Ilankai Tamil Sangam

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Association of Tamils of Sri Lanka in the USA

Lanka Air Security Strategy

by Namal Suvendra

The network linking the trees will help airmen swap positions and kill boredom, he added. The same network can be used to pass on any information literally on-line. The broadband connection will help quick downloads of the sweet coconut sap before it ferments and turns to toddy, a favorite local drink.

LANKA AIR SECURITY STRATEGY - A LAYERED PERIMETER DEFENCE

On-line surveillance outsmarts radar at airbase after flying Tiger attack

Sri Lanka’s military has adopted a near fool-proof system to ensure that the main air force base and the adjoining international airport are protected against possible Tiger aerial strikes, a top defense source said today.

The green canopy of coconut trees surrounding the Katunayake air base and the Bandaranaike international airport will provide the foundation for the new early warning system against an air attack, the source said. He said the move was prompted by the attack carried out by the Liberation Tigers of Tamil Eelam (LTTE) using two low-flying aircraft which were in the air for well over two hours and returned to a secret location unchallenged. 

"We will send airmen to man coconut tree tops and look out for any enemy aircraft," the source said adding that the failure of the Indian-installed radar made the military look closer home. 

"This is a fool proof system. There are built-in safeguards against an airman sleeping on the job. If he does, he will fall off the tree like a coconut," he said.

The network linking the trees will help airmen swap positions and kill boredom, he added. The same network can be used to pass on any information literally on-line. The broadband connection will help quick downloads of the sweet coconut sap before it ferments and turns to toddy, a favorite local drink. 

Analysts noted that the new air defense system had the added bonus of ensuring that airmen would be cheerful and morale could be maintained at a high level at all times.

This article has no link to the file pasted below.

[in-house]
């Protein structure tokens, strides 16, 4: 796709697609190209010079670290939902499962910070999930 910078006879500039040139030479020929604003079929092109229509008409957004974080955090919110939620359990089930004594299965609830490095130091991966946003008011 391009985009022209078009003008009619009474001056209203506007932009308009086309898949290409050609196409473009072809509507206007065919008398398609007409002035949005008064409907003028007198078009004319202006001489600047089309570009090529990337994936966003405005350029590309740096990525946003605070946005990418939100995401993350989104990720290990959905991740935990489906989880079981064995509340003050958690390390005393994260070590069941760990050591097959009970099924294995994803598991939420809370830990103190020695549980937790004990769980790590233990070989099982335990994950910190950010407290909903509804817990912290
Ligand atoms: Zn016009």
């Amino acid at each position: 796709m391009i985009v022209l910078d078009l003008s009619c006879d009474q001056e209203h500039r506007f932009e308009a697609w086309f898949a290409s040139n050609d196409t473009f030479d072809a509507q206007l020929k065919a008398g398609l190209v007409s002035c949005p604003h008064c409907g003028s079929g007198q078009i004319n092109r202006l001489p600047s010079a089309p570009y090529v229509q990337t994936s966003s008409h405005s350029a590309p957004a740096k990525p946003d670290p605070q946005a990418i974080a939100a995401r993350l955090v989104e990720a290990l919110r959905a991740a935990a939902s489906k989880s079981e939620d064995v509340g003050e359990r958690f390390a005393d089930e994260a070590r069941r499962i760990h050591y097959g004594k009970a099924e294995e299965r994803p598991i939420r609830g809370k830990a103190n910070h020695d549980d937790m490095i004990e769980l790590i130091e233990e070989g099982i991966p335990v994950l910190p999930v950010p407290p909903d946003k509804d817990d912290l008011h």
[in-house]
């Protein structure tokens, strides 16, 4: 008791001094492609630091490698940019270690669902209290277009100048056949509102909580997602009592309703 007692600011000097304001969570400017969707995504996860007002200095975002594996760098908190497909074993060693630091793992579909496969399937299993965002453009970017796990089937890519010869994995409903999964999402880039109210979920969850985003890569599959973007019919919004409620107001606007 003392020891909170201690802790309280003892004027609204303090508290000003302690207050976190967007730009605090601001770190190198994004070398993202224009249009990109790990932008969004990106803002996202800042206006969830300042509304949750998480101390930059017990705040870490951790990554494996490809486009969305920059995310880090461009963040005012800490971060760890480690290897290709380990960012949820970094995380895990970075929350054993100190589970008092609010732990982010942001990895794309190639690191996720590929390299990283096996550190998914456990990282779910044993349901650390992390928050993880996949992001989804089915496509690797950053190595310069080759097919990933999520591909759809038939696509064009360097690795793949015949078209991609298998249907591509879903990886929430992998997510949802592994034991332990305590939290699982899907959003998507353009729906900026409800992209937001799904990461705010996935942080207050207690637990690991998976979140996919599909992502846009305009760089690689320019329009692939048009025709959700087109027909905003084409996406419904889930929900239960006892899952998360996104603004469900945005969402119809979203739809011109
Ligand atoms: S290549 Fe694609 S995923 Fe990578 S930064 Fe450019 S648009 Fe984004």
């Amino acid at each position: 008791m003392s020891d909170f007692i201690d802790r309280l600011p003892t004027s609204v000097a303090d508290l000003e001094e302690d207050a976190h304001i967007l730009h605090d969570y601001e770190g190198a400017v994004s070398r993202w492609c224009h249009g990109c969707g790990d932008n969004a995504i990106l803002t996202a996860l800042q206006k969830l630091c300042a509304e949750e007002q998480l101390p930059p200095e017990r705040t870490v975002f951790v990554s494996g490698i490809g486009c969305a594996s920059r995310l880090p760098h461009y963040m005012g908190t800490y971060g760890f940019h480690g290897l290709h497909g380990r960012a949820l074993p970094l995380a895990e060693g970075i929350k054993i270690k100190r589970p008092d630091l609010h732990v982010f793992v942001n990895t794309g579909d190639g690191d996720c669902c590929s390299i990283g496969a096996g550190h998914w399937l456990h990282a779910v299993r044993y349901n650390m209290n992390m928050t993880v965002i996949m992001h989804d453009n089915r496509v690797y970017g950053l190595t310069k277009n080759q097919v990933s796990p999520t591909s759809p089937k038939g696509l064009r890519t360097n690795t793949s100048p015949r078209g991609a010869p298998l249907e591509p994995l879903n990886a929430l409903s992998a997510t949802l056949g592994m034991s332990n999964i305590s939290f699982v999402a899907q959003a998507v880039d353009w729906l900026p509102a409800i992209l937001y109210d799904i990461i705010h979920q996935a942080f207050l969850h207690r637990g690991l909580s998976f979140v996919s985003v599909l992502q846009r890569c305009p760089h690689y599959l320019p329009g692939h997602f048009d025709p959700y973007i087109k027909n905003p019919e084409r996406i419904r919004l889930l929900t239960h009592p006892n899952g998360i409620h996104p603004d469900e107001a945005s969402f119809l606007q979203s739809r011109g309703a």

The Tigers had no immediate comment, but a rebel spokesman privately admitted that the new air defense system posed a serious threat to their fleet of Czech-built "ZLIN Z 143 LS" aircraft. 

"We were counting on the military buying a high tech thermal imaging system to track aircraft," the rebel official who declined to be named told the Associated Press. "We could have fooled that, but not toddy-tappers disguised as airmen."  

A squadron of high-flying toddy-tappers has been recruited to train the airmen. However, unlike regular toddy tappers, the tree top look outs will not be allowed to carry pots, smoke pot or resort to any potty aerobatics. They will, instead, be encouraged to pluck coconuts that will be handed over to the trade minister to help bring down prices during the Sinhala and Tamil New Year season. 

Once the airmen have mastered the art of their "on-line" skills, they will be trained in throwing "dashing crackers," better known as Cheena-patas, at low flying objects. Since "five-zero" anti-aircraft guns proved ineffective on Monday, it was decided to use the expertise of the nearby Kimbulapitiya village, famed as the capital of fireworks, and provide sky-rockets and dashing crackers to the airmen so that they can use such tried and tested resources against light aircraft.

China has already been approached to help improve the local fireworks industry which is emerging as a "duel service" facility providing both entertainment and valuable inputs for the defense establishment.

Meanwhile, coconut growers in Katunayake have staged a protest against airmen reaching new heights, arguing that the move has made any coconut tree a legitimate military target for Tigers.

The air force dismissed the claim saying that trees were always a top target for the Tigers because of the huge revenue the state collected from toddy rentals, excise tax and other levies.